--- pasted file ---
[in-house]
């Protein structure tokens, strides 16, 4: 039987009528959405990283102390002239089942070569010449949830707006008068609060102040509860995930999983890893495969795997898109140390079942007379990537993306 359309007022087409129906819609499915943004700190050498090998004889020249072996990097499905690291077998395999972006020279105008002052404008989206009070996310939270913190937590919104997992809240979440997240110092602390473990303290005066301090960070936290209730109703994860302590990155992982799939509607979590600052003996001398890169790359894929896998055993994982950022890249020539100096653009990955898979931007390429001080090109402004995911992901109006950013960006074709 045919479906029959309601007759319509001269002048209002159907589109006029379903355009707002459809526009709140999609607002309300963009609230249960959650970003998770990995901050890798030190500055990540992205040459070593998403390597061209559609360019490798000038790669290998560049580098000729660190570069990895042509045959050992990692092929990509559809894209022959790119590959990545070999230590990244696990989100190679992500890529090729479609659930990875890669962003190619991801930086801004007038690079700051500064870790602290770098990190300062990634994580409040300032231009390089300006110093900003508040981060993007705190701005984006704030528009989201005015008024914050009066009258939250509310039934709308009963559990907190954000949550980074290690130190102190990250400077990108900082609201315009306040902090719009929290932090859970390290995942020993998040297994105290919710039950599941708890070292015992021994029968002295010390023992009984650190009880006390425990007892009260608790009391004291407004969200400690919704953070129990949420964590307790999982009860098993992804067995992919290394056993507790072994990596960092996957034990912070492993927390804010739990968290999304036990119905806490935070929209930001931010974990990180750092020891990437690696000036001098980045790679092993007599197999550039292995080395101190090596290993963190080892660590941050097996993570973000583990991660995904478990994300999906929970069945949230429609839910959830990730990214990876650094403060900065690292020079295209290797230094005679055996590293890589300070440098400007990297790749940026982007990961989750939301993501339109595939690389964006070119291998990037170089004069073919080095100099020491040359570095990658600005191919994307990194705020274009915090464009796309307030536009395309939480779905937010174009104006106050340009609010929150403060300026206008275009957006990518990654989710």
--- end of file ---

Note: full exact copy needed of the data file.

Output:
[in-house]
């Protein structure tokens, strides 16, 4: 039987009528959405990283102390002239089942070569010449949830707006008068609060102040509860995930999983890893495969795997898109140390079942007379990537993306 359309007022087409129906819609499915943004700190050498090998004889020249072996990097499905690291077998395999972006020279105008002052404008989206009070996310939270913190937590919104997992809240979440997240110092602390473990303290005066301090960070936290209730109703994860302590990155992982799939509607979590600052003996001398890169790359894929896998055993994982950022890249020539100096653009990955898979931007390429001080090109402004995911992901109006950013960006074709 045919479906029959309601007759319509001269002048209002159907589109006029379903355009707002459809526009709140999609607002309300963009609230249960959650970003998770990995901050890798030190500055990540992205040459070593998403390597061209559609360019490798000038790669290998560049580098000729660190570069990895042509045959050992990692092929990509559809894209022959790119590959990545070999230590990244696990989100190679992500890529090729479609659930990875890669962003190619991801930086801004007038690079700051500064870790602290770098990190300062990634994580409040300032231009390089300006110093900003508040981060993007705190701005984006704030528009989201005015008024914050009066009258939250509310039934709308009963559990907190954000949550980074290690130190102190990250400077990108900082609201315009306040902090719009929290932090859970390290995942020993998040297994105290919710039950599941708890070292015992021994029968002295010390023992009984650190009880006390425990007892009260608790009391004291407004969200400690919704953070129990949420964590307790999982009860098993992804067995992919290394056993507790072994990596960092996957034990912070492993927390804010739990968290999304036990119905806490935070929209930001931010974990990180750092020891990437690696000036001098980045790679092993007599197999550039292995080395101190090596290993963190080892660590941050097996993570973000583990991660995904478990994300999906929970069945949230429609839910959830990730990214990876650094403060900065690292020079295209290797230094005679055996590293890589300070440098400007990297790749940026982007990961989750939301993501339109595939690389964006070119291998990037170089004069073919080095100099020491040359570095990658600005191919994307990194705020274009915090464009796309307030536009395309939480779905937010174009104006106050340009609010929150403060300026206008275009957006990518990654989710």